Poisoning of bubble propelled catalytic micromotors: the chemical environment matters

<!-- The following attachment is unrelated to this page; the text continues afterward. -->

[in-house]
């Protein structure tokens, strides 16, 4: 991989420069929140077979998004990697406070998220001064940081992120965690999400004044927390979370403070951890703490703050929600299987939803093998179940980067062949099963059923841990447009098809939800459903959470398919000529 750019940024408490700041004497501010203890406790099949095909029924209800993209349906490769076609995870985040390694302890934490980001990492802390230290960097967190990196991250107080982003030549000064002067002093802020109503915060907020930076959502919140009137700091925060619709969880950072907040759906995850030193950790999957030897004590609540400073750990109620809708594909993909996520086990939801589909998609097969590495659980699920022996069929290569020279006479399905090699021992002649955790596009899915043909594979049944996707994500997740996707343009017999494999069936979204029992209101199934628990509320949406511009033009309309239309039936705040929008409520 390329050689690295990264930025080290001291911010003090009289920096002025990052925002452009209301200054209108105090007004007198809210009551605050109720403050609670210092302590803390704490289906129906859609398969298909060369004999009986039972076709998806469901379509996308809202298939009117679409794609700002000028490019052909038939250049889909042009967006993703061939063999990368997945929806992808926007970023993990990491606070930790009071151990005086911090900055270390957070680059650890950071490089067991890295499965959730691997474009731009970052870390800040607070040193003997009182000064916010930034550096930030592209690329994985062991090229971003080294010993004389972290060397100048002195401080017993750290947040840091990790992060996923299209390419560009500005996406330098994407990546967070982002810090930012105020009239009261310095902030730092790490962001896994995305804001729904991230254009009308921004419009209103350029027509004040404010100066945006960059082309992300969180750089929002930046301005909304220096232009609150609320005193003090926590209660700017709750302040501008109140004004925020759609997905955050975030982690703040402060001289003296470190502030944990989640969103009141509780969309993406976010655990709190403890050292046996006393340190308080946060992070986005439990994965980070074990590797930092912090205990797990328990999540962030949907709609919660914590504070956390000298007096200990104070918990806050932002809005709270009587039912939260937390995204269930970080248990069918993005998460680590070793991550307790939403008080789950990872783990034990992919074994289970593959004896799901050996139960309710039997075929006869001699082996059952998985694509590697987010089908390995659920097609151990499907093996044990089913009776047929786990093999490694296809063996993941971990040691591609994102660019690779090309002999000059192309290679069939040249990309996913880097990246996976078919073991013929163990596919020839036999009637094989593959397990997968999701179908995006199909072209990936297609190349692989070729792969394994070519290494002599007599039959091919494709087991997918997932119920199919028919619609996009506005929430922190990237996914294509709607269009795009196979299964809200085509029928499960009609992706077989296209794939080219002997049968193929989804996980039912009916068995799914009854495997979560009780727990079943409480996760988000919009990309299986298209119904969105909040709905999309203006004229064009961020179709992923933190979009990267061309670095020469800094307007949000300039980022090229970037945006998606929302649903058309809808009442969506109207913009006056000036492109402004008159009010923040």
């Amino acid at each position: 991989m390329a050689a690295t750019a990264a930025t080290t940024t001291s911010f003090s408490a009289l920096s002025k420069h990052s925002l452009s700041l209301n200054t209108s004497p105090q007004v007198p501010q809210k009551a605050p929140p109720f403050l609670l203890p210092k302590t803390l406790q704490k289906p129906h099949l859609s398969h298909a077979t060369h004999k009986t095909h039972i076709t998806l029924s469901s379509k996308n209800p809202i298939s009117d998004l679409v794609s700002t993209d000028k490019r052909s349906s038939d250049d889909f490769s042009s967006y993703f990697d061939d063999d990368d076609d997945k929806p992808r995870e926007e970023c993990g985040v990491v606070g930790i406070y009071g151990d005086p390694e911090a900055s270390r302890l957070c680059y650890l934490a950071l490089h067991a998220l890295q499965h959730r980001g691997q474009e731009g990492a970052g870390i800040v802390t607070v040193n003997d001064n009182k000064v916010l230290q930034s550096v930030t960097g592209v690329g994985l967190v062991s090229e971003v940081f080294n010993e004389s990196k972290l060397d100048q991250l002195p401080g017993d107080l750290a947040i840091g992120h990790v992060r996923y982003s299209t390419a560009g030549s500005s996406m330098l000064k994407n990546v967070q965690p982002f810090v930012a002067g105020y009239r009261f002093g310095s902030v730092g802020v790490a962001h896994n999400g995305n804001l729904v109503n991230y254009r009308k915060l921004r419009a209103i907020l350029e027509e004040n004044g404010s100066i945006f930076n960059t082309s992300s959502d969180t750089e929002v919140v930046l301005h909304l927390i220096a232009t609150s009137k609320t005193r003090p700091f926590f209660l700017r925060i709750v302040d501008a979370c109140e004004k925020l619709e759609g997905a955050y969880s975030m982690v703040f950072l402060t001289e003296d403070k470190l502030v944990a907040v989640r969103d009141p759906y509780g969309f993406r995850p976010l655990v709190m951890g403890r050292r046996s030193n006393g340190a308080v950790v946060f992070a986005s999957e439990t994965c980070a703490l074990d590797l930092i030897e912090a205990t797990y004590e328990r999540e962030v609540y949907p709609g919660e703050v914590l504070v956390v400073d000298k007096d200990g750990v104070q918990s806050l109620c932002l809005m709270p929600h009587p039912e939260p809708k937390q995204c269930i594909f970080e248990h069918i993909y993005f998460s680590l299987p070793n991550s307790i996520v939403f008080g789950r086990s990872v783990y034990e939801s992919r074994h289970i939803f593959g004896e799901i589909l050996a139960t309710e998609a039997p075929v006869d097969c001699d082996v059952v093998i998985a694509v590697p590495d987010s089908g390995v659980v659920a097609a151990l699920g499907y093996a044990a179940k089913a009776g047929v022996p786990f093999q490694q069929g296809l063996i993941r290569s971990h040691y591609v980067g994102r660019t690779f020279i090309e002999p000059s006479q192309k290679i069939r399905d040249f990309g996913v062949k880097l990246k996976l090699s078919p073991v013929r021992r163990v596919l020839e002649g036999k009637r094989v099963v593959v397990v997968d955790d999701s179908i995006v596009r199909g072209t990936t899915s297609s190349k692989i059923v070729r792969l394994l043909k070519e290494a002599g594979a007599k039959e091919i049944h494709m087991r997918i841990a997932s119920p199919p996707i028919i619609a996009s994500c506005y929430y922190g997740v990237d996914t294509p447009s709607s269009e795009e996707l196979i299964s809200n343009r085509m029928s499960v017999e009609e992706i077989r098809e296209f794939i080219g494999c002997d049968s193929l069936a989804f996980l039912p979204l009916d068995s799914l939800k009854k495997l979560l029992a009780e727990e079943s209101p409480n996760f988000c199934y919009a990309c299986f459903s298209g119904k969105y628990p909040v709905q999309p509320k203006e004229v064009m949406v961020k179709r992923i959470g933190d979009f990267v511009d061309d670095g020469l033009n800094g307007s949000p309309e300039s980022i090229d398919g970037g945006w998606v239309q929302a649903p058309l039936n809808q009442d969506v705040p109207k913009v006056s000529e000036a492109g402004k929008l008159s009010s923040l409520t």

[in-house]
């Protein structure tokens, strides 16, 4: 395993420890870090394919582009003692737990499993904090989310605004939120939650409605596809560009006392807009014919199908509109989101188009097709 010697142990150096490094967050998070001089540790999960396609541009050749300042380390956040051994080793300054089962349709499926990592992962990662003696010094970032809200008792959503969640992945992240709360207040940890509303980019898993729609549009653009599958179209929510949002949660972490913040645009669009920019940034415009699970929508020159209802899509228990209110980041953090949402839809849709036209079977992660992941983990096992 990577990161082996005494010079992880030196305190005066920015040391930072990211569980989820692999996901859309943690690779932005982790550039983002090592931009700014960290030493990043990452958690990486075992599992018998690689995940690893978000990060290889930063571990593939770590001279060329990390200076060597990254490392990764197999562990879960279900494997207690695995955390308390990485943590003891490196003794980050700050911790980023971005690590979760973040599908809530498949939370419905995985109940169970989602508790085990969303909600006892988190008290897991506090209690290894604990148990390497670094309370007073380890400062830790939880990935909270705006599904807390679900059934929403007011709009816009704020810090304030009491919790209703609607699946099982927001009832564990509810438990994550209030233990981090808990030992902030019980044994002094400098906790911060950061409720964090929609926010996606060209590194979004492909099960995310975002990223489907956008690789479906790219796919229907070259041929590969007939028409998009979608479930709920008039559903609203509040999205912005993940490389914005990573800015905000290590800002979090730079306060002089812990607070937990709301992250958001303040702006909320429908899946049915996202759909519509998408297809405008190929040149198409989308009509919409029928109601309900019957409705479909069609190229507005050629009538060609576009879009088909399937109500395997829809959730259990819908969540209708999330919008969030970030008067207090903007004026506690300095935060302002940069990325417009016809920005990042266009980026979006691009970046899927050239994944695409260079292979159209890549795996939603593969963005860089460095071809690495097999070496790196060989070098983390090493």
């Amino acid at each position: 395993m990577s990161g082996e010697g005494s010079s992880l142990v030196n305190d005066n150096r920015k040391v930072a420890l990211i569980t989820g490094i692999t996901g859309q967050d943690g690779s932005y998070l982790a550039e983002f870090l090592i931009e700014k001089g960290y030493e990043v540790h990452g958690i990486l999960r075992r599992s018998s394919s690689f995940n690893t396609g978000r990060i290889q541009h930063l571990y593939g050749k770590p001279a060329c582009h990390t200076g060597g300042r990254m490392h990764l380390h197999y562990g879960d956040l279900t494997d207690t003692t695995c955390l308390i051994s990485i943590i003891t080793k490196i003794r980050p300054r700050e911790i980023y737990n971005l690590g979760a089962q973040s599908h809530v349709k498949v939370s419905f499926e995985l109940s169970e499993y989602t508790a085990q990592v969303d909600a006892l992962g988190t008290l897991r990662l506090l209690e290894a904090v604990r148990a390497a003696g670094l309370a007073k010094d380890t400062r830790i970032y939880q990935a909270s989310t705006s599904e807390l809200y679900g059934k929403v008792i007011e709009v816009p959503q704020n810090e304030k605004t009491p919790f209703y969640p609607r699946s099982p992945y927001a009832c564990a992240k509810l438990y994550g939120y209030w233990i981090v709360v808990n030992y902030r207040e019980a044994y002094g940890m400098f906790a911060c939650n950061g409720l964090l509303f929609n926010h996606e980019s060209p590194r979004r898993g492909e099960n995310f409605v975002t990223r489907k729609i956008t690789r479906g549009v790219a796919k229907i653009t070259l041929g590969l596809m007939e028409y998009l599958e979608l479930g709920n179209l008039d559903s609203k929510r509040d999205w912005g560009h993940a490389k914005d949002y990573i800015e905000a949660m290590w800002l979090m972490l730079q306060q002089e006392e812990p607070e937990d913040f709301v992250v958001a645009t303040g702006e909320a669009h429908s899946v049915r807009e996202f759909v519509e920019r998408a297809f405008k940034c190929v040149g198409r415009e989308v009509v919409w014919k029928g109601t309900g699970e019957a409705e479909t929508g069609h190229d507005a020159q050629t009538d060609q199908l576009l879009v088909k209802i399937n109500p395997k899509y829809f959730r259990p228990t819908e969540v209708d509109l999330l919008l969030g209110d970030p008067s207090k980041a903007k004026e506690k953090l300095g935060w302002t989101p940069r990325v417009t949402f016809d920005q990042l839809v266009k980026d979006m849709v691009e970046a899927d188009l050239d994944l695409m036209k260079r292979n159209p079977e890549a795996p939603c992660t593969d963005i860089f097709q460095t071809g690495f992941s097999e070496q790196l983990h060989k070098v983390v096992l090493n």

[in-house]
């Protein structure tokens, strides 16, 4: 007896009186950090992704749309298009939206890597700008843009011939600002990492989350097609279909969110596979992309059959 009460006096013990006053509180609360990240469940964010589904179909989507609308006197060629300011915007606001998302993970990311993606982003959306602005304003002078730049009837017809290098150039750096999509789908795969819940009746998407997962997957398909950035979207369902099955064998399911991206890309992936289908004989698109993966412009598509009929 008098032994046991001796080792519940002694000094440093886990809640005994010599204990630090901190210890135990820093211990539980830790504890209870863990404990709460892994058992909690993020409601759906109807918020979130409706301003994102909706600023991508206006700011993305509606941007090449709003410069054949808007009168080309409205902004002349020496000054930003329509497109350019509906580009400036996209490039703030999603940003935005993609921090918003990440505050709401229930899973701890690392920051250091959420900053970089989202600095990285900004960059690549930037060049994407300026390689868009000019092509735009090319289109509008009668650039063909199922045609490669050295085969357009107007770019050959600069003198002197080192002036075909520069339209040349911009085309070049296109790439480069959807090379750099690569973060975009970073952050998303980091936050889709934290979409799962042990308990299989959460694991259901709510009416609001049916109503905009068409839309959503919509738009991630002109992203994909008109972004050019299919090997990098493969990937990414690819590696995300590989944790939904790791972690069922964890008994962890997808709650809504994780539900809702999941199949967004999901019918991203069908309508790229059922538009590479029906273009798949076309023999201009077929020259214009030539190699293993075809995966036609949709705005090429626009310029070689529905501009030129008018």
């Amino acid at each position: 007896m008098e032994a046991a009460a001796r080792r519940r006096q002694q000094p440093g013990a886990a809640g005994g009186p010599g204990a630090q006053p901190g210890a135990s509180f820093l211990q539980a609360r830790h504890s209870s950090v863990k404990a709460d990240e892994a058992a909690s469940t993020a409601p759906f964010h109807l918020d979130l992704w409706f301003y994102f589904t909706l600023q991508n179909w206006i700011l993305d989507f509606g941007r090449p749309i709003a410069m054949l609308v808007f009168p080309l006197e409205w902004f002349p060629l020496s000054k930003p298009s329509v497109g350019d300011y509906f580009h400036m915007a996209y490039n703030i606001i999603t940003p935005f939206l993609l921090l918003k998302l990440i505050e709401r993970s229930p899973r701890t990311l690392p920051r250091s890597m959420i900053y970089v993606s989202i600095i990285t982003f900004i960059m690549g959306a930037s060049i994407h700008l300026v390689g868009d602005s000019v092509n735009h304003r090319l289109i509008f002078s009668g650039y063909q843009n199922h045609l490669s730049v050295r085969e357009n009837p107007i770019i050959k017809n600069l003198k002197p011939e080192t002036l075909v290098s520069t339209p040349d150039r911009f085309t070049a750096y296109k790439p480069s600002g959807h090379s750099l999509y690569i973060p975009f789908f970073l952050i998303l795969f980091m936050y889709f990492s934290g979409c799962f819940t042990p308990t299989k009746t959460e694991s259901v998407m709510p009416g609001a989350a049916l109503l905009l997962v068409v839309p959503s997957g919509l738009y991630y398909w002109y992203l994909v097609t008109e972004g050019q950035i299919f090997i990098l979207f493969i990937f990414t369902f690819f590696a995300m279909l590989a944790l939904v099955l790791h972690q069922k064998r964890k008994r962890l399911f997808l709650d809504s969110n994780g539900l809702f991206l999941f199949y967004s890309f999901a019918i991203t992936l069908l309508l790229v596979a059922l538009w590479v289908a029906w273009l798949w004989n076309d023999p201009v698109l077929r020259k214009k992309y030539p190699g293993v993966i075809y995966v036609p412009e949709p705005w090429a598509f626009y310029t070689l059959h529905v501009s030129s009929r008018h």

Self-propelled catalytic microjets have attracted considerable attention in recent years and these devices have exhibited the ability to move in complex media. The mechanism of propulsion is via the Pt catalysed decomposition of H2O2 and it is understood that the Pt surface is highly susceptible to poisoning by sulphur-containing molecules. Here, we show that important extracellular thiols as well as basic organic molecules can significantly hamper the motion of catalytic microjet engines. This is due to two different mechanisms: (i) molecules such as dimethyl sulfoxide can quench the hydroxyl radicals produced at Pt surfaces and reduce the amount of oxygen gas generated and (ii) molecules containing -SH, -SSR, and -SCH3 moieties can poison the catalytically active platinum surface, inhibiting the motion of the jet engines. It is essential that the presence of such molecules in the environment be taken into consideration for future design and operation of catalytic microjet engines. We show this effect on catalytic micromotors prepared by both rolled-up and electrodeposition approaches, demonstrating that such poisoning is universal for Pt catalyzed micromotors. We believe that our findings will contribute significantly to this field to develop alternative systems or catalysts for self-propulsion when practical applications in the real environment are considered.